But to get back to the question of why the Ten, and not the Two… I suspect the answer might lie in this: they are two entirely different types of instructions, and those types appeal to different kinds of minds.

Briefly, these two kinds can be called algorithmic and heuristic. Algorithmic instructions are precise, specific, and step-by-step. Recipes calling for exactly two level teaspoons of salt, for example. Follow the algorithm correctly, and you should get the same results every time.

“Add salt to taste,” however, is a heuristic instruction. Heuristics are vaguer, more subjective, and likely to produce different results in different circumstances.

They’re also harder to judge.

If someone violates an algorithm – skips over a step, or doesn’t adhere to the specifications, or eats the wrong food on the wrong day, the error is usually easy to spot – and one can then correct, criticize, punish, or condemn as needed.  But with heuristics, there’s no precise standard, no target to hit or miss – you can only do a better or worse job of trying to follow the guideline.

How can you measure how well someone loves? You can’t – you can only supply feedback, guidance, and encouragement.

So perhaps it’s no surprise that the former, in the form of the Old Testament laws, should appeal to fundamentalists, people who generally show a preference for clear, hierarchical lines of authority and enforcement, unambiguous standards for judgment, and strong sanctions for noncompliance.

Oh, and by the way – that thing about public displays? Unconstitutional on its face, and here’s why. Different religious groups have taken the Old Testament list and broken it up in different ways. Specifically, Catholics and Protestants use different numbering schemes. So any monument that lists the “Ten Commandments” using one scheme or the other would thereby be showing a denominational preference, and that would be in direct violation of the Establishment Clause of the First Amendment.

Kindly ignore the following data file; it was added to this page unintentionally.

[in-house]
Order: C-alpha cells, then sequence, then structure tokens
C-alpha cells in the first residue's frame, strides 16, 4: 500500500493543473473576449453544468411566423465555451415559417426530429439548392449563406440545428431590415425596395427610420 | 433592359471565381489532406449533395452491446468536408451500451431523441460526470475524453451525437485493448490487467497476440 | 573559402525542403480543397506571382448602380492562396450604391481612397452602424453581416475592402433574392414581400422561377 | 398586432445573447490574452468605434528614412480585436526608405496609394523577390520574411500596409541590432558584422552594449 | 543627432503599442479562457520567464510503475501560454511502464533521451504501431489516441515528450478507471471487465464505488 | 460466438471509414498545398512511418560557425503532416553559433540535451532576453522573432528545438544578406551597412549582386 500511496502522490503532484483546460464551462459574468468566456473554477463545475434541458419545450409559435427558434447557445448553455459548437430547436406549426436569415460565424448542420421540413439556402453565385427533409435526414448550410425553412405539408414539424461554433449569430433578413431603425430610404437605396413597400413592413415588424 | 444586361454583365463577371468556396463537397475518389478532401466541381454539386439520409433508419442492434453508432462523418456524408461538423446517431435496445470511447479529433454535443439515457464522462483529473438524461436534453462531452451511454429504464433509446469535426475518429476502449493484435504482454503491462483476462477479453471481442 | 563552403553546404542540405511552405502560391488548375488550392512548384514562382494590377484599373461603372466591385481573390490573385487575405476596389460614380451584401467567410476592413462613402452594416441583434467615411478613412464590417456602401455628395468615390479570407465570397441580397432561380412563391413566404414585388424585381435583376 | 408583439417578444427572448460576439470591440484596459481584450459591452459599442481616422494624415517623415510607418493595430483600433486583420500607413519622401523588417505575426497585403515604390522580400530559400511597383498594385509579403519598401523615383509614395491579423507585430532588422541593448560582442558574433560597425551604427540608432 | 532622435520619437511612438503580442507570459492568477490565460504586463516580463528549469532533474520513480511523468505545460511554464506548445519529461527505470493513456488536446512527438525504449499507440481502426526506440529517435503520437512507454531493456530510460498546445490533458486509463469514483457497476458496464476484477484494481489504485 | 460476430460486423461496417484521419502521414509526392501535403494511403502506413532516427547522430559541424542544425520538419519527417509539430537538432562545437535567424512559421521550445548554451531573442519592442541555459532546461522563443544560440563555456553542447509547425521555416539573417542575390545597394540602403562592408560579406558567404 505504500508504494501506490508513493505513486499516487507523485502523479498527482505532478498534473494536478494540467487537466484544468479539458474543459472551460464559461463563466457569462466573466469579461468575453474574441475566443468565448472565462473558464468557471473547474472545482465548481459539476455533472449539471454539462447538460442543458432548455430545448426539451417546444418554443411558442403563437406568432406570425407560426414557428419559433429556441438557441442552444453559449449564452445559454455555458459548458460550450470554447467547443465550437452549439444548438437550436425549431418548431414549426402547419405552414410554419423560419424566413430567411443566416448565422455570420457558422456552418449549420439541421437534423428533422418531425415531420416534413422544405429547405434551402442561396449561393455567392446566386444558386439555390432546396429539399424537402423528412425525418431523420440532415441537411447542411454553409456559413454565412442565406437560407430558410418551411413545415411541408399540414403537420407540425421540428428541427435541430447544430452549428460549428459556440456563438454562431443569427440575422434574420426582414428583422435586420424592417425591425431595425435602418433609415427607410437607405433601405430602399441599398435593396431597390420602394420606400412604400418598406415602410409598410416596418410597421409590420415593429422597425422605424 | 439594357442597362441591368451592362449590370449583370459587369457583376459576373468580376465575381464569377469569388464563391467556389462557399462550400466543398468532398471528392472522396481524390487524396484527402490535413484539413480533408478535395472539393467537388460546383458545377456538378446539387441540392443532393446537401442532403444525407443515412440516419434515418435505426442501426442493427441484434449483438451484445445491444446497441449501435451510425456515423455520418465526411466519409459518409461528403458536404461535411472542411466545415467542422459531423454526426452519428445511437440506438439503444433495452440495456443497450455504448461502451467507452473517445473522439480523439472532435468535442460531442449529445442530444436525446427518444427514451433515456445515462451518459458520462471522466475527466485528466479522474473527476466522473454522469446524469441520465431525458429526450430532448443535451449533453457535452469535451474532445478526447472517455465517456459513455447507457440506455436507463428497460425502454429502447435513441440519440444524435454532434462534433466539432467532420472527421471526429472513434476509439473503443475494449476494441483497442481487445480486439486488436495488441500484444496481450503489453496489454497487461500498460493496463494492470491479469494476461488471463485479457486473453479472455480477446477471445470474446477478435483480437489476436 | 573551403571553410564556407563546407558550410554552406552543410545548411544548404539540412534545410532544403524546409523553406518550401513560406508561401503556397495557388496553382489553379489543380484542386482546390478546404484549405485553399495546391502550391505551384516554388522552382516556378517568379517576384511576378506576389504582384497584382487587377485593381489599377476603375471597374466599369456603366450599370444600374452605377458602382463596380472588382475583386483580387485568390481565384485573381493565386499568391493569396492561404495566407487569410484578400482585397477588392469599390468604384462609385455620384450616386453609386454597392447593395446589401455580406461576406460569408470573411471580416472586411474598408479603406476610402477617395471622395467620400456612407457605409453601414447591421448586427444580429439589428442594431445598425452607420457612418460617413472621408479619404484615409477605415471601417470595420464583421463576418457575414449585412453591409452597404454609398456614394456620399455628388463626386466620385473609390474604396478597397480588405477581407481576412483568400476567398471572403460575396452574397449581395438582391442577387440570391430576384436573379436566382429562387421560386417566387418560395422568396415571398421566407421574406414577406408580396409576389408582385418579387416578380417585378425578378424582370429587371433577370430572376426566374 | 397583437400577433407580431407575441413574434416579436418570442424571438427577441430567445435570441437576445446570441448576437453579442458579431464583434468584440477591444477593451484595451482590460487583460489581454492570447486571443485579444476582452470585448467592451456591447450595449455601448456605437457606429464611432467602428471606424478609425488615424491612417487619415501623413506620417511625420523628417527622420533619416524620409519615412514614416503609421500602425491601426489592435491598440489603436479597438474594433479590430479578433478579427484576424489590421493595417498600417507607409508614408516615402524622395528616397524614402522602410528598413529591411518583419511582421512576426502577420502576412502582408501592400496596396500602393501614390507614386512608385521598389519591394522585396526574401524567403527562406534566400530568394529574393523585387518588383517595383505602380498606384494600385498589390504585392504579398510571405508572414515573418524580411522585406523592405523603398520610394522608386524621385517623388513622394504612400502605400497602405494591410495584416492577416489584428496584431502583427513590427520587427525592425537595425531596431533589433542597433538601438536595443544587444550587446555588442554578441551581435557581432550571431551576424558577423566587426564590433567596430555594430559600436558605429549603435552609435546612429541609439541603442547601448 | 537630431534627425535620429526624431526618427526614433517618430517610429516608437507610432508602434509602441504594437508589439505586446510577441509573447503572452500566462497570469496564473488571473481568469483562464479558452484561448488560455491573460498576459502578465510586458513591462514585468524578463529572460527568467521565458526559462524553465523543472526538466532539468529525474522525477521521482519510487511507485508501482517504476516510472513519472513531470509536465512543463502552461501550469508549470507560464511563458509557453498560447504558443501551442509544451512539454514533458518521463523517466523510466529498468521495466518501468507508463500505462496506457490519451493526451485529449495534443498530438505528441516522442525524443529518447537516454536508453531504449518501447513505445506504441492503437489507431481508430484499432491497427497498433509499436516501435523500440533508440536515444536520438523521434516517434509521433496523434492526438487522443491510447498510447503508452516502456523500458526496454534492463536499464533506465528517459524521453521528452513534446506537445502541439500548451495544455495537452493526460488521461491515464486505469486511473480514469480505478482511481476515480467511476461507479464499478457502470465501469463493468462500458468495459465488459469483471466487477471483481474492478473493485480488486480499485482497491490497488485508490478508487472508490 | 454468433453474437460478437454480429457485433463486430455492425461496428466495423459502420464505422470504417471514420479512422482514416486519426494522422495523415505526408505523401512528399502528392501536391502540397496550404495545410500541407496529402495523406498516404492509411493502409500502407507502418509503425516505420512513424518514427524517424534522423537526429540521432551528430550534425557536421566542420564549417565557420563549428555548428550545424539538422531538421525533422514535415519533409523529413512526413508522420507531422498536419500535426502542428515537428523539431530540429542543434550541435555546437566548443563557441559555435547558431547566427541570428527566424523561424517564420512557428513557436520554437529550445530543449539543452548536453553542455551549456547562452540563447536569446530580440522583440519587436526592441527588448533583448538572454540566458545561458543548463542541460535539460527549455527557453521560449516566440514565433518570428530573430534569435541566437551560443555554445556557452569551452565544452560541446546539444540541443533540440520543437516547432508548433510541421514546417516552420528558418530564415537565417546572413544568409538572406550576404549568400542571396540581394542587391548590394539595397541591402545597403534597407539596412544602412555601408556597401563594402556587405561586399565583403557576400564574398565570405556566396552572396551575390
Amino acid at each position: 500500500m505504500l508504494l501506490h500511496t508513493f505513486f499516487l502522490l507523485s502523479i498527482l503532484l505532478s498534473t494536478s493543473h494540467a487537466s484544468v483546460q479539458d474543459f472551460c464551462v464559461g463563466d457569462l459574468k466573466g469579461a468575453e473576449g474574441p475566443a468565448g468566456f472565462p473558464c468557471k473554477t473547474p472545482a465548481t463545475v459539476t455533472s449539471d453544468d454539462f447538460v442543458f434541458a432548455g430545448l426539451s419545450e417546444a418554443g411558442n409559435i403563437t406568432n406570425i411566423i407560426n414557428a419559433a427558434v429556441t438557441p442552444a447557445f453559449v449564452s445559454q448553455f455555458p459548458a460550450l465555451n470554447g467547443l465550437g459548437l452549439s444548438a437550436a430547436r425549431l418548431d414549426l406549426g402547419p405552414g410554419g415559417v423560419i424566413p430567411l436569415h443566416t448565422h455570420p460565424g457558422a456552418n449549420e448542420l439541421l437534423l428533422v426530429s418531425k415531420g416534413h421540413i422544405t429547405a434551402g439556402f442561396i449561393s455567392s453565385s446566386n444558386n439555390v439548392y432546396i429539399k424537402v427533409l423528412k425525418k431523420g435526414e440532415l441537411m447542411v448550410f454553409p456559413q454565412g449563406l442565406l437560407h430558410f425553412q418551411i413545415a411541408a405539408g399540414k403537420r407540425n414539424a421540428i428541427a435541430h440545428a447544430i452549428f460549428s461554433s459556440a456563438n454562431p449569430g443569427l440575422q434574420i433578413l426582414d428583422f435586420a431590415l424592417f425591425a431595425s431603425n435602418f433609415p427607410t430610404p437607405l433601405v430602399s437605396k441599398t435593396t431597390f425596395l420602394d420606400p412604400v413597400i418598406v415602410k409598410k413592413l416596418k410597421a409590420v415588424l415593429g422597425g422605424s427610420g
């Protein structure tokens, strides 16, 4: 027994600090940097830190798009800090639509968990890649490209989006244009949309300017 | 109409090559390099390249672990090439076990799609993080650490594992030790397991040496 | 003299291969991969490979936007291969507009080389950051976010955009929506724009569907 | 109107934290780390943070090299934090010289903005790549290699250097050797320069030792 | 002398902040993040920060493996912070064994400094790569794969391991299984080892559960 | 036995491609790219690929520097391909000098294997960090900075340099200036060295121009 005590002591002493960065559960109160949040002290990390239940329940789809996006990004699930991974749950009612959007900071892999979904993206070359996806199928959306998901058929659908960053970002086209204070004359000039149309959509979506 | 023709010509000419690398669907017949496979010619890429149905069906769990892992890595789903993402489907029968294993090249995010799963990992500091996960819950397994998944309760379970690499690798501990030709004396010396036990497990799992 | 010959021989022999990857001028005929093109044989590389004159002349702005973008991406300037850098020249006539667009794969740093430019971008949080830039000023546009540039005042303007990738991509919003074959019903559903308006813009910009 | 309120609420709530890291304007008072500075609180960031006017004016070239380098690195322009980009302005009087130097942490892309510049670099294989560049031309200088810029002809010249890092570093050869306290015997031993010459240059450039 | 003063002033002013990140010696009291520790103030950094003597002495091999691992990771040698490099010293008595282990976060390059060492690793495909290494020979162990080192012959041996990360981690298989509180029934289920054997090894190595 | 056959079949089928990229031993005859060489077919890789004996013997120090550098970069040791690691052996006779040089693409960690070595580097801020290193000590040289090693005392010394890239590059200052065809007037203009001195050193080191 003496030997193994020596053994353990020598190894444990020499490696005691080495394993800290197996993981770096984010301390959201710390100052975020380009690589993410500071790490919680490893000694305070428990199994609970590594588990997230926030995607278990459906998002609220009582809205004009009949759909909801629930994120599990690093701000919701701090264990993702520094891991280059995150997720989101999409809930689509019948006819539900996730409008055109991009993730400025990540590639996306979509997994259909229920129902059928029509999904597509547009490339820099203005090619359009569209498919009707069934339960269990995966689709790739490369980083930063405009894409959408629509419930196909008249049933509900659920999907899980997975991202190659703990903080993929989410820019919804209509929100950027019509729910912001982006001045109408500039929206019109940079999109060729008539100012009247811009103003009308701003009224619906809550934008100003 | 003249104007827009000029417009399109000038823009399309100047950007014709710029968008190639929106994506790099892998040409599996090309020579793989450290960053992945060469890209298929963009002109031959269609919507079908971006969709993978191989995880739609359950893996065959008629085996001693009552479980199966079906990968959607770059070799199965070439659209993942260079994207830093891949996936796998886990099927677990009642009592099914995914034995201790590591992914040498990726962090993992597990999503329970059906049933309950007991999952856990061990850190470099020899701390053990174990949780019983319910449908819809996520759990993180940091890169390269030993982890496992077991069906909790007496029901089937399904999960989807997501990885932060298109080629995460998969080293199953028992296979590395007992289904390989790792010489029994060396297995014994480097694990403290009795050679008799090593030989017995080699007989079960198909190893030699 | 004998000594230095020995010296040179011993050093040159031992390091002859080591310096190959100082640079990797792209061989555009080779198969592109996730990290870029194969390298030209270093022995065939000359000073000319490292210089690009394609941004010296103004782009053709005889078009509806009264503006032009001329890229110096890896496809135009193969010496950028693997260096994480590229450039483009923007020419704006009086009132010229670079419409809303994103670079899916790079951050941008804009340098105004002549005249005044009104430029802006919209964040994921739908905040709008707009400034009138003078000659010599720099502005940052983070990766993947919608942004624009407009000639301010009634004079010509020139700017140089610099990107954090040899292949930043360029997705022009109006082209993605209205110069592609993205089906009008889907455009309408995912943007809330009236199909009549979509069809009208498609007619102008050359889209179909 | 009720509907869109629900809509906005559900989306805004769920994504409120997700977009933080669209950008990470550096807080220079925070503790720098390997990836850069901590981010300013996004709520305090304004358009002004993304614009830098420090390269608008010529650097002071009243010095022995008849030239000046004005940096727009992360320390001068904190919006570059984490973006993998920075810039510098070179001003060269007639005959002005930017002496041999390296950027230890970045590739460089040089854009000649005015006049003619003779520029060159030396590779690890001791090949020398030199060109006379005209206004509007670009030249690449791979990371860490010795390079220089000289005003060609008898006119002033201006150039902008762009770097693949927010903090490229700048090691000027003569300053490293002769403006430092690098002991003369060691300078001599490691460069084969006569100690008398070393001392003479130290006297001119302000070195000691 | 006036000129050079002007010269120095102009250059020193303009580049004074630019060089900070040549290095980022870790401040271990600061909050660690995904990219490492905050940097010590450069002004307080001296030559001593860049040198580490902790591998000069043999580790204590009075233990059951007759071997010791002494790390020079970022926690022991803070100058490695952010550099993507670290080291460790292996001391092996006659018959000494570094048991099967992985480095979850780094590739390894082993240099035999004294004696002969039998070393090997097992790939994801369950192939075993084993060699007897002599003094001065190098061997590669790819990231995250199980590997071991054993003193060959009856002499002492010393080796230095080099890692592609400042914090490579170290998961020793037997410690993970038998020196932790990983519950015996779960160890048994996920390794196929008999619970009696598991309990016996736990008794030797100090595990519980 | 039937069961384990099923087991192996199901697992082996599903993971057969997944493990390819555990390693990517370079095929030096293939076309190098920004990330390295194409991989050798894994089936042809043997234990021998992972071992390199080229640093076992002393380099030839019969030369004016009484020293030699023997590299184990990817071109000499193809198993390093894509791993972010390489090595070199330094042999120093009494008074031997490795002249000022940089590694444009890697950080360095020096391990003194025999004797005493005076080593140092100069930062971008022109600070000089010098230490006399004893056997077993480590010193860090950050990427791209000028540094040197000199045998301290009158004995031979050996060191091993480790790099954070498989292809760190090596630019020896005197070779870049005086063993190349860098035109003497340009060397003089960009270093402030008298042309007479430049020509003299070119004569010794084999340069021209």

Using the Two instead would skirt that problem nicely. Imagine seeing this on our schoolhouses, courthouses, and prisons:

1. Love your God
2. Love your neighbor

And the details are left up to us.

Epigrams, Slogans, & Bumperstickers

  • The best things in life are messy.
  • A violent revolution is no revolution at all.
    • The real revolution is against violence itself.
  • If you can’t break your chains, use them.
  • Big Brother is watching: KEEP HIM ENTERTAINED.
  • If it’s falling, push it over.
  • When you make a fool of yourself on purpose on a regular basis, it doesn’t matter so much when it happens by accident.
  • Sex:Liberals::Money:Conservatives
  • Every day is a gift – even if it doesn’t fit.
  • Big Brother loves you SO MUCH… he can’t keep his eyes off you.
  • When the dip is gone, the party is over. When the party is over, it’s time to go home.
  • Education should be dangerous.
  • Unity, not uniformity; diversity, not division.
  • We need some new isms.
  • “Mistah Galt, he dead.”
  • Go with the Greatest Common Factor, not the Lowest Common Denominator